A Wading River veteran, who developed a painful and incurable disease after a severe wound suffered in combat training, drove out of the Riverhead Nissan parking lot Dec. 23 with a brand new Nissan Armada SUV so he can spend New Year’s with his family.
Private First Class Moke Kahalehoe, 29, was honorably discharged from the Marine Corps in 2005 after an accident in martial arts training caused three broken bones, which spurred reflex sympathetic dystrophy.
The pain induced by this rare disorder is rated higher than pain induced by broken bones, gun shots, amputation, cancer and childbirth without medicine.
“I have pain every second of my life,” PFC Kahalehoe said. “Most of my bad days, I’m curled up in the fetal position, crippled with pain. It feels like hot lava with knives going through my body. I can’t even have a ceiling fan on because the wind against my body is excruciating.”
He’s been on a variety of medications and treatments, one of which put him in a coma, which he says could have killed him. He currently takes ketamine, a hallucinogenic recreational drug not approved by the FDA, to help with the pain.
He is on 100 percent disability from Veterans Affairs, and is eligible for financial assistance to purchase an automobile. In 2008, he tried unsuccessfully to obtain the assistance, and instead bought a car with his own money. When his wife, Amanda, 25, had their second child in August, he needed a larger car and said he called Veterans Affairs every single day since Oct. 13 to no avail.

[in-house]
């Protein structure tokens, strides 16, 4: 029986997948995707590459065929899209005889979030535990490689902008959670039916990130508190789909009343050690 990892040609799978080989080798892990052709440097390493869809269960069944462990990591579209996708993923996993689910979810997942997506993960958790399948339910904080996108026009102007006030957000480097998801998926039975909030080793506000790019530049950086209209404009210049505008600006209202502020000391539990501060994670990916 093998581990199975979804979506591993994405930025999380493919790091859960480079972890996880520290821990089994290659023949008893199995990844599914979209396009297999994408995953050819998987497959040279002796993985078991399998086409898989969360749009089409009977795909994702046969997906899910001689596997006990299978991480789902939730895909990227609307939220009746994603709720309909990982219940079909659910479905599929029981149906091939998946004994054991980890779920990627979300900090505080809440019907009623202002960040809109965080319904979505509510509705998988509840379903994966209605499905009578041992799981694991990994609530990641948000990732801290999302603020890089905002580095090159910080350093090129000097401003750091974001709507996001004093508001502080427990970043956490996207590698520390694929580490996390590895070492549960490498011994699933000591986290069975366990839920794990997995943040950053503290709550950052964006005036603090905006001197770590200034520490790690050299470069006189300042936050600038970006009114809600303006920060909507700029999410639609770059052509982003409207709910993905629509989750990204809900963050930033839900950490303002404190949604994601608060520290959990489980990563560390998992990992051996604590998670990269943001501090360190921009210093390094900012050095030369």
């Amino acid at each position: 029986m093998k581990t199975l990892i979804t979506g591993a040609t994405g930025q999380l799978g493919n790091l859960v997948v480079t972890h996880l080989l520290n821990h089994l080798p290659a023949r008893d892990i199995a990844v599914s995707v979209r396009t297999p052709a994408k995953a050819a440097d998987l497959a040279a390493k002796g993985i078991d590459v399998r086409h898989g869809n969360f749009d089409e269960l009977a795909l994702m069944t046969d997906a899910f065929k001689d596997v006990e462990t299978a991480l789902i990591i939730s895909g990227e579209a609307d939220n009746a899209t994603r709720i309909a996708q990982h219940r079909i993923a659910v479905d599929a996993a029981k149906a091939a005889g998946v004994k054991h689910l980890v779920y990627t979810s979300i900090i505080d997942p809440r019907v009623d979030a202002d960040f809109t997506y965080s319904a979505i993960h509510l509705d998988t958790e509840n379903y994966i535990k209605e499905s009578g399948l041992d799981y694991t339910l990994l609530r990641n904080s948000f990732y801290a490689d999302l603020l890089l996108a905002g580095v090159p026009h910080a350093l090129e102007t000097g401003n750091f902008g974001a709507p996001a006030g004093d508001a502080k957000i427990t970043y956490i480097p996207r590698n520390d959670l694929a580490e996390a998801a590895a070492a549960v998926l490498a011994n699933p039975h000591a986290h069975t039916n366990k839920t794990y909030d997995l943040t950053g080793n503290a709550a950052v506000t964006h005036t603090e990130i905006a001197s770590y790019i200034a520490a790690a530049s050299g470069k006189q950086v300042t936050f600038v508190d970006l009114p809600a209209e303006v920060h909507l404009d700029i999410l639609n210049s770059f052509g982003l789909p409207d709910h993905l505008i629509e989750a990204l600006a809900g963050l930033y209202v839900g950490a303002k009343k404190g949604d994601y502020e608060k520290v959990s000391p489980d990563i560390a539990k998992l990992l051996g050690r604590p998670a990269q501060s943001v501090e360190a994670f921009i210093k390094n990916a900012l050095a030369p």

Ten days ago, he reached out to Congressman Tim Bishop (D – Southampton) who pressured the VA and secured money for the Kahalehoe family to purchase their new car.
“In an ideal world, a veteran should not ever need his congressional representative to intervene,” Mr. Bishop said at Riverhead Nissan Thursday. “I’m awfully glad you came to us. I wish you came to us earlier.”
Ms. Kahalehoe said their old Nissan Altima wasn’t large enough to fit her husband’s wheelchair and her children’s strollers and car seats. Though the car will help her family, she said living with her husband’s disease is heartbreaking.
“It’s very hard to know your husband has this disorder and you don’t know if giving him a hug might hurt him,” she said. “If your daughter wants to play on her father, she has to be careful. It debilitates you in ways you never thought it would.”
This tragedy does have a silver lining. Mr. and Mrs. Kahalehoe met at the Beaufort Naval Hospital in South Carolina where Mrs. Kahalehoe, also a former Marine, was being treated for optic neuritis.
Mr. and Mrs. Kahalehoe plan to drive to Pennsylvania in their new SUV with their daughters Leilana, 3, and Isabella, 6 months, to spend New Year’s with Mr. Kahalehoe’s family.
“It’s definitely a miracle,” Mr. Kahalehoe said.